Sunday, August 23, 2015

Starting With Thumbnails

When my mom taught herself to draw she started with the simple things: portraits and still lifes. Her favorite by far (and mine too) was portraits. She learned to draw the right eye first and draw the rest of the figure in proportion to that -- a method that's not wholly wrong, but proves problematic when applying to illustration.

The good part of this method is that one learns how everything in the body relates to everything else. Using the eye's width one can determine the width of the nose, the distance between the eyes, and the basic shape of the head. Read Jack Hamm's "Drawing the Head and Figure" to learn more about this and other important aspects of drawing the figure. It's very inexpensive (about $10-$13 usd) and is an excellent reference.

There are many problems with starting with the eye in Illustration. For one, you usually don't have a perfect model to work from. Even then, if you start with something as small as the eye you won't be able to place the figure correctly on the page. To correct this I start by creating thumbnail sketches so I can get an approximation of where everything goes on the page.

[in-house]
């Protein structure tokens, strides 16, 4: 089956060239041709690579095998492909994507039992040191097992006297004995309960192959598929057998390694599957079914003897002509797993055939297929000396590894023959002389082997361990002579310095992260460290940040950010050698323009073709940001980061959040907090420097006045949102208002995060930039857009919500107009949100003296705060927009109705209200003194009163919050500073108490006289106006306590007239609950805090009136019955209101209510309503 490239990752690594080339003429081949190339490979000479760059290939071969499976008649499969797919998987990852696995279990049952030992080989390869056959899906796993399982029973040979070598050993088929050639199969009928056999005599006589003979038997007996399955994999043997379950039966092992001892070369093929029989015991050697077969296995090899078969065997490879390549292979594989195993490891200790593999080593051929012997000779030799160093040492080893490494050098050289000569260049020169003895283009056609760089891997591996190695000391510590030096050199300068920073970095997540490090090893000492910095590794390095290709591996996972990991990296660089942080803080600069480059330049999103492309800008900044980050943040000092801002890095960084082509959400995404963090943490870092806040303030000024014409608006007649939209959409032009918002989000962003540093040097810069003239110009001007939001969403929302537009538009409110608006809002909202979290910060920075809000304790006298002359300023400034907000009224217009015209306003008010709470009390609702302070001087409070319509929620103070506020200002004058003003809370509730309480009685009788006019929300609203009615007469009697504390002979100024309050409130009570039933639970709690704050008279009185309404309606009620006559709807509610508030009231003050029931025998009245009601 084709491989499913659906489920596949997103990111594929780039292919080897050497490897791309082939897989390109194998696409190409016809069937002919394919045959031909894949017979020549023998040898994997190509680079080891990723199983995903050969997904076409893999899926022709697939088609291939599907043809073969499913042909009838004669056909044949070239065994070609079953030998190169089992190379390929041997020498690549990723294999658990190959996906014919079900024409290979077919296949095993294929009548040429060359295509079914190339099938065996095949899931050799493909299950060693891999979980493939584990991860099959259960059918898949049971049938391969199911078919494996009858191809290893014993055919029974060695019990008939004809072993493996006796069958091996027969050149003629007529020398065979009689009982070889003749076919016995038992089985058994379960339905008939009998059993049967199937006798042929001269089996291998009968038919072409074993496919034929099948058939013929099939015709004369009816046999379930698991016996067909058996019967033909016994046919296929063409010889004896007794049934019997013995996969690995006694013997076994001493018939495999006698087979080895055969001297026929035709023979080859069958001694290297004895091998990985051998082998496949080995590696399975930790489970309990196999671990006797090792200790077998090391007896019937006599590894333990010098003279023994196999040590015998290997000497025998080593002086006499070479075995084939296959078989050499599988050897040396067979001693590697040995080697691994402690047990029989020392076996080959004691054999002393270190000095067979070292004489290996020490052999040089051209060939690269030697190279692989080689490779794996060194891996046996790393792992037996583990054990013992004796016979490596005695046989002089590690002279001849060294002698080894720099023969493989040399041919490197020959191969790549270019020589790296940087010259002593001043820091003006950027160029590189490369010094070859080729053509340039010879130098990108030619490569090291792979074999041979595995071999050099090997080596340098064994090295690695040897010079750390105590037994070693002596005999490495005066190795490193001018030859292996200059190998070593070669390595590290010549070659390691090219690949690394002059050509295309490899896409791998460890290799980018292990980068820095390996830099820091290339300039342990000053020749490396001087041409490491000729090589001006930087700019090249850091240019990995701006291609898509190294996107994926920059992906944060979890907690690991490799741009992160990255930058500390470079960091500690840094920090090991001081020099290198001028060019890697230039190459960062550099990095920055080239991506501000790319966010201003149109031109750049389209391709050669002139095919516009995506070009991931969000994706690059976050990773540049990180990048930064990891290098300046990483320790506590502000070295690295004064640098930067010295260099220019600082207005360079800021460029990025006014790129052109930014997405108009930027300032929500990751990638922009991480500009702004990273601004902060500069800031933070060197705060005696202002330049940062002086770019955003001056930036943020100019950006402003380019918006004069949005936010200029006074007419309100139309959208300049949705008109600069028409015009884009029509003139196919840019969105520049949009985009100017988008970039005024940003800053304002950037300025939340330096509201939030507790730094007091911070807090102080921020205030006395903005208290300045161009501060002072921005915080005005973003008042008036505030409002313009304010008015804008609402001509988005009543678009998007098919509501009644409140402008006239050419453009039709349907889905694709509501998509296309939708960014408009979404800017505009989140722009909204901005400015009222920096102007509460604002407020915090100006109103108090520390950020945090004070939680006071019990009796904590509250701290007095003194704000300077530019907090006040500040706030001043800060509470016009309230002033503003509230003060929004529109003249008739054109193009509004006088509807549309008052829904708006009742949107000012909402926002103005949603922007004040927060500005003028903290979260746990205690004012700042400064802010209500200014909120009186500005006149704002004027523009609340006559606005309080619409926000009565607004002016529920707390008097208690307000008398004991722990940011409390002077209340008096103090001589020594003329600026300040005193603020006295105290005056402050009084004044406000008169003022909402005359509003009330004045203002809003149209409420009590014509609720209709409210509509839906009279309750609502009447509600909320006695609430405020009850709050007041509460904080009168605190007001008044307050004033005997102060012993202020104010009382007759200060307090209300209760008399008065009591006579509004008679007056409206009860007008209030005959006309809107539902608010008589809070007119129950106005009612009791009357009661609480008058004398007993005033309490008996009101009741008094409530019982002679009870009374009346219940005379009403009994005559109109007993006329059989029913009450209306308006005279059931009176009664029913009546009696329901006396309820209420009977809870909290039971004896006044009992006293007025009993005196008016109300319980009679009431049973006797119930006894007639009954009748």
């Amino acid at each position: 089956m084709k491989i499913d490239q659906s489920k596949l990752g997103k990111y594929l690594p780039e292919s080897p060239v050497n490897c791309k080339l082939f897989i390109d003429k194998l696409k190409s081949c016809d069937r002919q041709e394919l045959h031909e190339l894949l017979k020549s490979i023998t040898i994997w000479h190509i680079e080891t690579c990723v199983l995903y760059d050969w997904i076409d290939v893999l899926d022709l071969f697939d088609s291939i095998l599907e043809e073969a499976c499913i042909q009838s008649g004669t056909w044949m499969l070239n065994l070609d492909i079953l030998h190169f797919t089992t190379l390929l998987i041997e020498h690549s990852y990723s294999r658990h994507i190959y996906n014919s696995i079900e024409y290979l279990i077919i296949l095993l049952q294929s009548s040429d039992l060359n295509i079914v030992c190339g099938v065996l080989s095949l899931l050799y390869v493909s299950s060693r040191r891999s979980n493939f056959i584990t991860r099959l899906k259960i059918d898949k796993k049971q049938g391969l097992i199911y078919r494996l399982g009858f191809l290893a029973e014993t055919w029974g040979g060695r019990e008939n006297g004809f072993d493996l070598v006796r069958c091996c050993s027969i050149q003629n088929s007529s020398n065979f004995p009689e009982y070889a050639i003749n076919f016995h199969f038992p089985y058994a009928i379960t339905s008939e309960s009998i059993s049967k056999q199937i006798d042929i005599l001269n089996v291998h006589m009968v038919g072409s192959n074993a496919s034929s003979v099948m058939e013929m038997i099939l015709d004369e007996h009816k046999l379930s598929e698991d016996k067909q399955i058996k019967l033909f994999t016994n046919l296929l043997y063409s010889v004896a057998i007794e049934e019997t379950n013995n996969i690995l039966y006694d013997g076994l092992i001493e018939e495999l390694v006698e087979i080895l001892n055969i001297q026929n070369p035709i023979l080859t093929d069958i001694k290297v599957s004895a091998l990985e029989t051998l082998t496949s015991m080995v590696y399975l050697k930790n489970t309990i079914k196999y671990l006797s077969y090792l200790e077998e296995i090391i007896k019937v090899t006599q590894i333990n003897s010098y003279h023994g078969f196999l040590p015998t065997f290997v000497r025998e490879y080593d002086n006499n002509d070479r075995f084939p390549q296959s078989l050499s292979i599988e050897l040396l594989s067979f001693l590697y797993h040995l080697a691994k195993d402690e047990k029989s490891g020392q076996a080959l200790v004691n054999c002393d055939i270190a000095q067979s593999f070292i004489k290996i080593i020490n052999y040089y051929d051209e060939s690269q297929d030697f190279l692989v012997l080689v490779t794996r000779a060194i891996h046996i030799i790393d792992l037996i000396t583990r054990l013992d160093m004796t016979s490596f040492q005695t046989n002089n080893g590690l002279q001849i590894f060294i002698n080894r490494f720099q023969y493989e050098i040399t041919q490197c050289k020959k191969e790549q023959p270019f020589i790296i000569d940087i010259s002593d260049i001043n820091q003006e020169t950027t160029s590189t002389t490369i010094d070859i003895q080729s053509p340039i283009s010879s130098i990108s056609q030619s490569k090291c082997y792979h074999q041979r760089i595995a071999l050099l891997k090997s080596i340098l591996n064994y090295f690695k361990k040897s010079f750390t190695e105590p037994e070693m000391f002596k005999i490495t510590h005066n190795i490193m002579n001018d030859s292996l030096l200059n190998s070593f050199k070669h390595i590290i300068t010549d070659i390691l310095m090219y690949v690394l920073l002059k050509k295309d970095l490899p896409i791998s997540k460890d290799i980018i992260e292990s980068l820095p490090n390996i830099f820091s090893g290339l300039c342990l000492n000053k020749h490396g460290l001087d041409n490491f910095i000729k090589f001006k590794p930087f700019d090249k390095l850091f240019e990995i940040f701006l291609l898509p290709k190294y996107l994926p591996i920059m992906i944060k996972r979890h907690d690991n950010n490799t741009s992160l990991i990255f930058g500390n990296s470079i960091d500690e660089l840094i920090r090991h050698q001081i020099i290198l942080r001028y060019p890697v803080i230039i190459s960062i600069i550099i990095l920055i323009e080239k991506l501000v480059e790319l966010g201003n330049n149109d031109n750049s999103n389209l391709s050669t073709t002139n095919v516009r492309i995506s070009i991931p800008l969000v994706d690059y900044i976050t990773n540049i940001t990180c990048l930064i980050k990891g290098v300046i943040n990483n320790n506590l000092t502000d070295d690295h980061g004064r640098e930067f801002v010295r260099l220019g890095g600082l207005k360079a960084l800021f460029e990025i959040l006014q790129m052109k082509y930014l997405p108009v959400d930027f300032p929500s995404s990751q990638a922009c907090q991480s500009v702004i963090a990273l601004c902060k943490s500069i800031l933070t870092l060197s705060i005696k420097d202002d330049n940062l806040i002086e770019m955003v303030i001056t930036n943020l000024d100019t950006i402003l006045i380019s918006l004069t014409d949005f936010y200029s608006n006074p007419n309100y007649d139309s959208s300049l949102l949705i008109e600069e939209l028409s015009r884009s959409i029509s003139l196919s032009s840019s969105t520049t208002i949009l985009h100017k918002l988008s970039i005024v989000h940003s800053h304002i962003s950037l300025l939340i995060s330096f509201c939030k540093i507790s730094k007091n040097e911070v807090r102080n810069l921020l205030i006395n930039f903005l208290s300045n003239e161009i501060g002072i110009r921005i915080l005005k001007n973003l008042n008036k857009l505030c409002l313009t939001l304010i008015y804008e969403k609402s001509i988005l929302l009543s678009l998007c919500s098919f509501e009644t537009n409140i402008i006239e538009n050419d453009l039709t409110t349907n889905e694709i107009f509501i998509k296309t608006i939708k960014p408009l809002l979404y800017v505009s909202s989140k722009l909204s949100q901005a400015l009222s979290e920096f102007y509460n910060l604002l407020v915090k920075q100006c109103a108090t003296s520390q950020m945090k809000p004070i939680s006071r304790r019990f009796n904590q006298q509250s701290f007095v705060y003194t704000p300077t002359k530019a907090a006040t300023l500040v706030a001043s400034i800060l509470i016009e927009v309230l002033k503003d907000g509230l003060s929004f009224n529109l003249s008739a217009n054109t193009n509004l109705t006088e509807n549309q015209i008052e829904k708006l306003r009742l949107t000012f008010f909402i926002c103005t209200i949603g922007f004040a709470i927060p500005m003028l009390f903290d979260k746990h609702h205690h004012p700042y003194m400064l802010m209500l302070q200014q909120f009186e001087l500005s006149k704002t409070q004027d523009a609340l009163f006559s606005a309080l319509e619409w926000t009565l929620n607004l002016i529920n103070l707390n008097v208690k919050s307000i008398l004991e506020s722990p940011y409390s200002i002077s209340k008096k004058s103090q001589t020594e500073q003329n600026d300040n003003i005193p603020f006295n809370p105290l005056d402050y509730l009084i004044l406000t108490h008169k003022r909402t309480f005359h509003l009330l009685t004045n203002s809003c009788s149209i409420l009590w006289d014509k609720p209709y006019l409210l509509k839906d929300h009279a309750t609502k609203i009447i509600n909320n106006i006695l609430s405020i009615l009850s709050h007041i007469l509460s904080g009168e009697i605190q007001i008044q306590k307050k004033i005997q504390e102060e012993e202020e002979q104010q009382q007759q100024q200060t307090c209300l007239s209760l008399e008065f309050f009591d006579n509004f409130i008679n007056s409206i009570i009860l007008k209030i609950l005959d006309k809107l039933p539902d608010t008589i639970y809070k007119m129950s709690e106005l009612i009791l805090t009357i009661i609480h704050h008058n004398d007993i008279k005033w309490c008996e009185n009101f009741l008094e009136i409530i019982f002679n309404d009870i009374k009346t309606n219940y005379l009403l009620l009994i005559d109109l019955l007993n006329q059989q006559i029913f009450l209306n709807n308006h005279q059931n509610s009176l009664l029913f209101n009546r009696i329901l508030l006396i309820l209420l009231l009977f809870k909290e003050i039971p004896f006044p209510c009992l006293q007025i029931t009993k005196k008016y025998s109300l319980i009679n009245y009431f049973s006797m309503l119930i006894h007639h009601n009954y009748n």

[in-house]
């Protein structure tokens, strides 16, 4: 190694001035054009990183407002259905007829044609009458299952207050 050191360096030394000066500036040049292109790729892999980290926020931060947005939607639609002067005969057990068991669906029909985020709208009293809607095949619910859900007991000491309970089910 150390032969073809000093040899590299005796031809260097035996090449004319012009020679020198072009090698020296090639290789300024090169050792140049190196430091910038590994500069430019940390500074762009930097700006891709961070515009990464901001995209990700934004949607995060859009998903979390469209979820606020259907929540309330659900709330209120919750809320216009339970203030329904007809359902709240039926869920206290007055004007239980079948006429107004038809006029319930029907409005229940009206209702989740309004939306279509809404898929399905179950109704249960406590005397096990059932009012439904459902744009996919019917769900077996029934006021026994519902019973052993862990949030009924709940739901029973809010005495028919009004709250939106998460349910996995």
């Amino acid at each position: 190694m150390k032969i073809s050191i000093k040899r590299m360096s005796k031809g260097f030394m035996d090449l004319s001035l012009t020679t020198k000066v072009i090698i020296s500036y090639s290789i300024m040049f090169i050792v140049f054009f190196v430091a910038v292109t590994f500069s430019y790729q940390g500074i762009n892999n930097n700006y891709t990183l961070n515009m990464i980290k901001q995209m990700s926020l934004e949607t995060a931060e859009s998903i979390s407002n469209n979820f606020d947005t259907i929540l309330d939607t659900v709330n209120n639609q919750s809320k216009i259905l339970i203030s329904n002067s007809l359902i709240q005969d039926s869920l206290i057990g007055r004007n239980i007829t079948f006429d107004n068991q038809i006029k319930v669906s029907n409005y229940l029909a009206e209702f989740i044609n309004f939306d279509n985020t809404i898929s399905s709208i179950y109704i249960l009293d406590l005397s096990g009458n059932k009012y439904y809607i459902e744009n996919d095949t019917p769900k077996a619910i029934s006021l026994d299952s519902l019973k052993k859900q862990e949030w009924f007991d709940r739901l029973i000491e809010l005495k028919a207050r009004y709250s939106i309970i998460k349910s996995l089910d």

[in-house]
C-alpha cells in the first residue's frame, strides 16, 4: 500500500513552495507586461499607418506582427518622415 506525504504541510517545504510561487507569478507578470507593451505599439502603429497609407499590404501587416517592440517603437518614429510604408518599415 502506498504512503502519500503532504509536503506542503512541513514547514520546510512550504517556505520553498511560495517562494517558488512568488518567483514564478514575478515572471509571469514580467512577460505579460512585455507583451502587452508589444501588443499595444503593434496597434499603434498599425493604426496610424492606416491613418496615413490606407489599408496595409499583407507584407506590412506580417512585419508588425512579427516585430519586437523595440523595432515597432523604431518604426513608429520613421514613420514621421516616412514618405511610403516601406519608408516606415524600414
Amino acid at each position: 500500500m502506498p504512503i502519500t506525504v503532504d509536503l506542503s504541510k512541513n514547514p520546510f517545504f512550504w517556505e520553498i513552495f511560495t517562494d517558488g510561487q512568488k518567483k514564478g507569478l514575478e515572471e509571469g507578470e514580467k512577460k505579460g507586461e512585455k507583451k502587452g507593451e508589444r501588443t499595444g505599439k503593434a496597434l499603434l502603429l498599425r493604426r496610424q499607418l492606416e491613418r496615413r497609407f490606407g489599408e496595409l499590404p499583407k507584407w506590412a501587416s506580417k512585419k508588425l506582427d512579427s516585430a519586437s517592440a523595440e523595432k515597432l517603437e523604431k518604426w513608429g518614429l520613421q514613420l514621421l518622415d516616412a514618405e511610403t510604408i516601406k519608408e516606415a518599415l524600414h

If you are a writer think of a thumbnail as a story idea you get in the middle of the night. You scribble it down quickly so you can go back to sleep. Thumbnails aren't perfect -- especially mine. It's okay for these to be sloppy since no one will ever see them. Unless you write a blog post and display the sloppiness on your blog! Note: I have much sloppier thumbnails for my dummies, but couldn't show them here.

Check back soon for more information about how to make laying out the page and making better images. I will be writing about gesture, character design/emotion, and anything else I can think of this week. I will also be having a few other people with posts to help you get thinking about Smart Dummies!

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1 comment:

  1. Thanks for sharing. I'll get the book you mentioned.

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